ToThePixel, iam8bit, Gold Cartridge, CNN, the Supreme Court, and even the Smithsonian now recognize Video Games as art. Whether you are cutting down your enemies in the latest Call of Duty, deciding the fate of the universe in Mass Effect, waging galactic war in StarCraft, immersed in World of Warcraft, or still plunking quarters into Pac-Man and Missile Command, there is absolutely no doubt that video gaming is a huge part of our culture. Millions of gamers across the world can point to the rise of video gaming over the last fourty years and say “Yes – these 1s and 0s defined my very childhood.” Two of those people are Chris Melissinos, and Patrick O’Rourke, the authors of The Art of Video Games: From Pac-Man to Mass Effect, and today I’m going to talk about their recently-released book. Before we crack the cover, let’s talk a little bit about the folks behind it.
Chris Melissinos is the former Chief Gaming Officer and Chief Evangelist (where do I get that as a title?!) at Sun Microsystems, but is also the curator for the aformentioned Art of Video Games exhibition at the Smithsonian Museum. At Sun he was responsible in part for Project Darkstar – an open-source MMO middleware that has seen action in many of the games you have on your shelf. Put simply – Chris understands what is underneath the hood.
Patrick O’Rourke is a freelance graphic designer, photographer, video editor, and avid gamer. His work graces every single page of this book, compositing images drawn directly from the games referenced, giving the reader a good look into the past. Patrick understands the evolution of the visual aspects of video gaming.
It’s great to see a bright red ghost from Pac-Man (that’d be “Blinky for those who have sunk their allowances into this arcade cab) gracing the solid hardbound cover and slipsleeve. The typeface on the title as well as our friend is decidedly 8-bit – a true celebration of the roots of our hobby.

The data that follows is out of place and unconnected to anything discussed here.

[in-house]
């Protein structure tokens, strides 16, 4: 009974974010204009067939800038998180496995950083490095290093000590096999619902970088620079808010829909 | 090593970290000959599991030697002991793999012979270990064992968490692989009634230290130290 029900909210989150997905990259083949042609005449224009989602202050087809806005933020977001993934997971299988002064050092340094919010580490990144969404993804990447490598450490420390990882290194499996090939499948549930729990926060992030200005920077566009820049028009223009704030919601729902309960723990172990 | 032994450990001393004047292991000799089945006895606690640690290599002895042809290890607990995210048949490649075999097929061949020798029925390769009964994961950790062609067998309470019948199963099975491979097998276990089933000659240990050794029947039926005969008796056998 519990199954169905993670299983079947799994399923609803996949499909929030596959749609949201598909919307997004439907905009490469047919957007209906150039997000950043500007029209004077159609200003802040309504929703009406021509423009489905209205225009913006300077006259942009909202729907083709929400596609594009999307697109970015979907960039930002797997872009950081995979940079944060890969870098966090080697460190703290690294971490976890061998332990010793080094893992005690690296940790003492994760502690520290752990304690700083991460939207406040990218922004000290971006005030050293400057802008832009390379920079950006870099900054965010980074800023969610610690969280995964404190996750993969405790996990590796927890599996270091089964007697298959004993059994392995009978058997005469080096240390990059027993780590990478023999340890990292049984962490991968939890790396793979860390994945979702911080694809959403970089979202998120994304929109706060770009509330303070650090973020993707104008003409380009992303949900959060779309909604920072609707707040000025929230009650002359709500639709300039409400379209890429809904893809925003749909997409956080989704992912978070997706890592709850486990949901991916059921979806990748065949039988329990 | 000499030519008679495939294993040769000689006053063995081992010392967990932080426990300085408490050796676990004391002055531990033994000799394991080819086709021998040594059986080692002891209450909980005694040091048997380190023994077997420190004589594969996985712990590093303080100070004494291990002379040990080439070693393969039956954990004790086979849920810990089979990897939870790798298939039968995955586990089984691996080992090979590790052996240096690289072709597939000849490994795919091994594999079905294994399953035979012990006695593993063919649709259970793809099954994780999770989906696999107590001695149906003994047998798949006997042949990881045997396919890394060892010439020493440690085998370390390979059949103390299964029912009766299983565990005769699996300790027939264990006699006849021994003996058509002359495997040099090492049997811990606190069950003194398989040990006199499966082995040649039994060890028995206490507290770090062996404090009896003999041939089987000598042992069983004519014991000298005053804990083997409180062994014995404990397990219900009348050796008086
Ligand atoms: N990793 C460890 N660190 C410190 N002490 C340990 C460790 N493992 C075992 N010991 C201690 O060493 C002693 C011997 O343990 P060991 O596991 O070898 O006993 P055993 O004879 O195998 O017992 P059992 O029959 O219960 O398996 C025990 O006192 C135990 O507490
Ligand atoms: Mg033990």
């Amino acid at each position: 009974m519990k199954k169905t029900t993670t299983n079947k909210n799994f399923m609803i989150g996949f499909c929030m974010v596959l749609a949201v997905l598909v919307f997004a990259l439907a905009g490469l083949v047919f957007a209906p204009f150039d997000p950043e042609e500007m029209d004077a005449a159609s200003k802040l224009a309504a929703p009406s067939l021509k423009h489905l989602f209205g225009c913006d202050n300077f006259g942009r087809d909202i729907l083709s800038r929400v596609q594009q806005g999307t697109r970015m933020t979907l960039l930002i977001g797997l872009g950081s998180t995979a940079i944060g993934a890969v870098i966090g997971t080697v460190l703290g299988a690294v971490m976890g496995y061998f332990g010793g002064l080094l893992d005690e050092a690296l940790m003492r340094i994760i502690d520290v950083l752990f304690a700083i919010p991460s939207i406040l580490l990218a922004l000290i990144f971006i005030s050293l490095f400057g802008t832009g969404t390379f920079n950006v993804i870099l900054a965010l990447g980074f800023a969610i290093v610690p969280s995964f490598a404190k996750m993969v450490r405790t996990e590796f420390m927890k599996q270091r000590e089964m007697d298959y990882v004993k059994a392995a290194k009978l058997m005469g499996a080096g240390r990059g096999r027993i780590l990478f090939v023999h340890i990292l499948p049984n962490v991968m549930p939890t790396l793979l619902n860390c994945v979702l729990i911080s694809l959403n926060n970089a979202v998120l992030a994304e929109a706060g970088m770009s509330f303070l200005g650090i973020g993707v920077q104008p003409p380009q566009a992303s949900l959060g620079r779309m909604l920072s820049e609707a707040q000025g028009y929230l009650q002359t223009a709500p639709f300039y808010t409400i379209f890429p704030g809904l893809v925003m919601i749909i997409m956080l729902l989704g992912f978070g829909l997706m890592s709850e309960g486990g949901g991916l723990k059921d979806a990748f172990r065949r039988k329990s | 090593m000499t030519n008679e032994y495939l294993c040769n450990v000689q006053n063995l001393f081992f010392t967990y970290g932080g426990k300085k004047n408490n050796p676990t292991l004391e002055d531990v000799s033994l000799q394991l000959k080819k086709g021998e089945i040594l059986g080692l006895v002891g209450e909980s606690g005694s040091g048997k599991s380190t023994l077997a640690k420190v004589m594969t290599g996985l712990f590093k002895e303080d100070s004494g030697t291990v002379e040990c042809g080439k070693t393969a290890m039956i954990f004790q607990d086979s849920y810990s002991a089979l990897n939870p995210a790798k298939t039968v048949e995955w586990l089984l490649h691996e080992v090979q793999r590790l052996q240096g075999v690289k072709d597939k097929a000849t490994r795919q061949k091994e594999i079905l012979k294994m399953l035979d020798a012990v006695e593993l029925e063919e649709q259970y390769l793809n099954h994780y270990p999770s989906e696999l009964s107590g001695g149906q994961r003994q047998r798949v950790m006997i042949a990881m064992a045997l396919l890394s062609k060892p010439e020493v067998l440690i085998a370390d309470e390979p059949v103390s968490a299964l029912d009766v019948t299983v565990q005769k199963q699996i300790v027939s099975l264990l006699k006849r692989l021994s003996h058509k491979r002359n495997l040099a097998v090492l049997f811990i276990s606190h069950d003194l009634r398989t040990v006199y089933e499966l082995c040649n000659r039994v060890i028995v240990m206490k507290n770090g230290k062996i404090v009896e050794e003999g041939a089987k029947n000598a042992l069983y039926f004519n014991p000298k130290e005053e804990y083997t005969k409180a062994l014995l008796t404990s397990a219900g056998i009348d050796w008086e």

From Art to Evolution:
Before I received the book I had assumed that this would be a simple compilation of artwork from various games. I was completely incorrect. The Art of Video Games goes over not only the artwork, but the actual art and practice (and sometimes science) of creating video games. Not only that, there are some fantastic interviews and insights with some of the luminaries of our industry contained in the 212 pages of content and art.
The flow of the book is chronological, moving from Atari VCS to Colecovision to Intellivision and so on. It then covers the 8-bit era, the war between Sega Genesis and Super NES, and then onwards to Nintendo 64, Sony Playstation, and into the current generation including the Wii, 360, PS3, and modern PC. Interviews are similarly staged from the times and places where folks has the most impact on the development of video gaming. These interviews include Nolan Bushnell, Ron Gilbert, Warren Spector, Jen MacLean, Jesse Shell, Tim Schafer, and many more – 15 in all.
The selection process for what games would make the cut was simple – ask gamers. Meissinos did exactly that and got over 3.7 million voices of opinion in response. These votes were tabulated into 80 games that make up the subject matter of this book. How they were selected included, of course, their visual presentation, but also how they impacted gaming itself. Did they define a generation or genre, are they synonymous as a household name, or did they permeate popular culture in a way that changed the way the world sees gaming? All of these had to be taken into account to select the 80 finalists.